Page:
By Olga Rissin | Product Manager, Chainalytics |
This blog is part one of a two-part series on the anatomy of a local capacity crunch. Today, we’ll explore the effects of the Calais immigrant crisis, regulatory changes and the British trade imbalance on transportation rates out of Poland, presenting hypotheses and our analysis of this local capacity crunch. In part two, we’ll address how shippers can best navigate similar market situations.
What happens when carriers increase their rates on certain lanes, citing reasons from regulatory changes to political events? How do you know what’s really behind the increase?
In the latest European Freight Market Intelligence Consortium (FMIC) market model we noticed that many shippers saw dramatic rate increases on from Poland to Great Britain during Q3-Q4 2015. Analyzing 2.7 million shipper transactions in Europe for 2015, we could see that the rate increase from Poland to Great Britain began in summer 2015 and peaked by the end of Q3:
Our interviews with shippers identified potential factors brought up by carriers to explain the change in rates:
- Many carriers cited risks, like crossing Great Britain’s border and the Calais immigrant crisis, which to them presented a risk due to the increased number of incidents with immigrants stowing away trucks and potentially causing detention or arrests in Great Britain
- Poland’s regulatory changes affecting drivers’ hours of service
- A change in the GBP position that caused a trade imbalance with an increase in volume to Great Britain
We decided to look more closely at these arguments and find out what stood behind the increase: Was it specific to certain corridors—such as Poland to Great Britain–or a broader issue?
In addition we decided to analyze the change in the number of loads on these lanes, as we know that rates usually correlate strongly with capacity.
The chart below shows the change in the number of loads on lanes from Poland to Great Britain throughout 2015. We can clearly see a sharp increase in number of loads moving on these lanes starting in May 2015.
If rates and volumes from Poland to Great Britain went up, this increase could be related to the change in Great Britain, as many carriers’ reasoning implied, or to the hours-of-service changes in Poland.
To isolate the issue, we needed to see whether other origins in continental Europe shipping to Great Britain had experienced a similar increase in rates and number of loads.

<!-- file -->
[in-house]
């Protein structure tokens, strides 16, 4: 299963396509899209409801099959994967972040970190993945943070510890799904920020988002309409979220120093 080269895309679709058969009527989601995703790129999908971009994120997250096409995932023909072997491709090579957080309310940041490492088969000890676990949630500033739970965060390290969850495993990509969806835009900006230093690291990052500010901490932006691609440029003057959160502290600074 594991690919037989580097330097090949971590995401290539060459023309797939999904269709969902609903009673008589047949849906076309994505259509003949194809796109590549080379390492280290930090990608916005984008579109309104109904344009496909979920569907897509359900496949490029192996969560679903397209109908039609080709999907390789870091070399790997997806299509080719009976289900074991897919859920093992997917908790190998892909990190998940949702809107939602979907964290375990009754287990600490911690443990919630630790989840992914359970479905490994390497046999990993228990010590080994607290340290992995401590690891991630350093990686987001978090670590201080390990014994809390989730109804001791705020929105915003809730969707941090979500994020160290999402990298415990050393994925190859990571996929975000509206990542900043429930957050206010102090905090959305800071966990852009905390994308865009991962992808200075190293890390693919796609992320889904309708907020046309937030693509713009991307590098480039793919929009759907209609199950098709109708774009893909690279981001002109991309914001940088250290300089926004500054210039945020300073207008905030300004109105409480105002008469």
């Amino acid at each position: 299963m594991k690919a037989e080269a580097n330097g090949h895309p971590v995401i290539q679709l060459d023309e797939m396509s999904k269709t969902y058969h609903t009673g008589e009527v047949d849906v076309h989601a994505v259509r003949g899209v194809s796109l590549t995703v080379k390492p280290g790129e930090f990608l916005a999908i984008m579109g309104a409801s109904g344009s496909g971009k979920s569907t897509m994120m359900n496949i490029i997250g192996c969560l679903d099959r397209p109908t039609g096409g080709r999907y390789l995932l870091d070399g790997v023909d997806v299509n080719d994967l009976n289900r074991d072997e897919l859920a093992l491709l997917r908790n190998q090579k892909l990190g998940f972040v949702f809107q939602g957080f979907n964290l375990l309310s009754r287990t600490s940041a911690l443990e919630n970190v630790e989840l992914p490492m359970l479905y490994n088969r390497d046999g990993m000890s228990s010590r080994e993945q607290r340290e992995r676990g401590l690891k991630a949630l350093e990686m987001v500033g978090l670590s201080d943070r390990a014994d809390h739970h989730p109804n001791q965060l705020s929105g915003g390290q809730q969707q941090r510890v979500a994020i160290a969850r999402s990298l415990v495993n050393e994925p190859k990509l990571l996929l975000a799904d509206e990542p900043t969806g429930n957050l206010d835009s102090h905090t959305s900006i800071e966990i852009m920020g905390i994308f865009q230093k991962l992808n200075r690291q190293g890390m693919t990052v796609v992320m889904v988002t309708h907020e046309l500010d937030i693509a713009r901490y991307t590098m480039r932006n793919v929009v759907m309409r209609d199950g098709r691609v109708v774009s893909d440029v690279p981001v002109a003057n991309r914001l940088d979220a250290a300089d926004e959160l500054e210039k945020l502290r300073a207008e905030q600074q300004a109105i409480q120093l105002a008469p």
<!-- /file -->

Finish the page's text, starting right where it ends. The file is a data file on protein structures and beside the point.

The charts below show in blue the volume on lanes to Great Britain and in green-red the change in rates.
The data clearly shows the volume and the rates anomaly was specific only to the Polish origins shipping to Great Britain; on other lanes the volumes and rates either remained relatively the same or decreased relative to the beginning of 2015. Therefore, the hypotheses involving the British trade imbalance or the Calais immigrant crisis appear to be purely anecdotal.
However, the change in the number of loads on those lanes is correlated with the rate dynamics. Possibly the rates increased on moves out of Poland to Great Britain because of a shortage of truck capacity in Poland due to a significant increase in volume over a short period of time.
If it were a Polish capacity problem, the increase in rates and loads would be true on other lanes out of Poland. Below you can see volumes and rates from Poland to other destinations in Europe (excl. Great Britain creased in Q3-Q4 2015).
If capacity out of Poland were in short supply, we would also expect to see a decrease in rates for lanes going to Poland, since carriers could easily find backhaul freight from Poland. And indeed, if we look at all lanes going to Poland, the data shows a 9 percent decrease in rates relative to the beginning of the year with the most dramatic dip starting in August 2015.
In addition to these findings, Chainalytics analyzed the change in carrier portfolios for shippers with multiple, heavy-volume lanes originating in Poland to see how carriers raised rates over the year and how their carrier portfolios changed. Our analysis showed that most of the contracted carriers started increasing their rates in the summer, while many new carriers were introduced in Q3 and charged even higher premiums.
This behavior is typical of carriers during a “capacity crunch,” where the demand for trucks increases over a short period of time, but the supply doesn’t change as quickly. Many contracted carriers reject loads unless they can increase their rate. Shippers must then find backup capacity and may pay even higher rates with new carriers due to low capacity in the contract market.
To summarize: Our team confirmed an increase in rates from Poland over the course of 2015. It appears Poland entered a capacity crunch that started in June and peaked in September 2015, causing rates to increase starting in July on all cross-border lanes originating in Poland. Freight going to Poland also showed a decrease in rates starting from July, which is typical for those destinations where carriers can easily fill backhauls.
The volumes out of Poland dropped in Q4, which would imply that in 2016, rates should return to previous Q3-2015 levels in the current on-going bid cycle for many shippers. We will continue to monitor the activity on these busy lanes and measure the change in the next cycle of the Freight Market Intelligence Consortium data analysis in a few months. Stay tuned.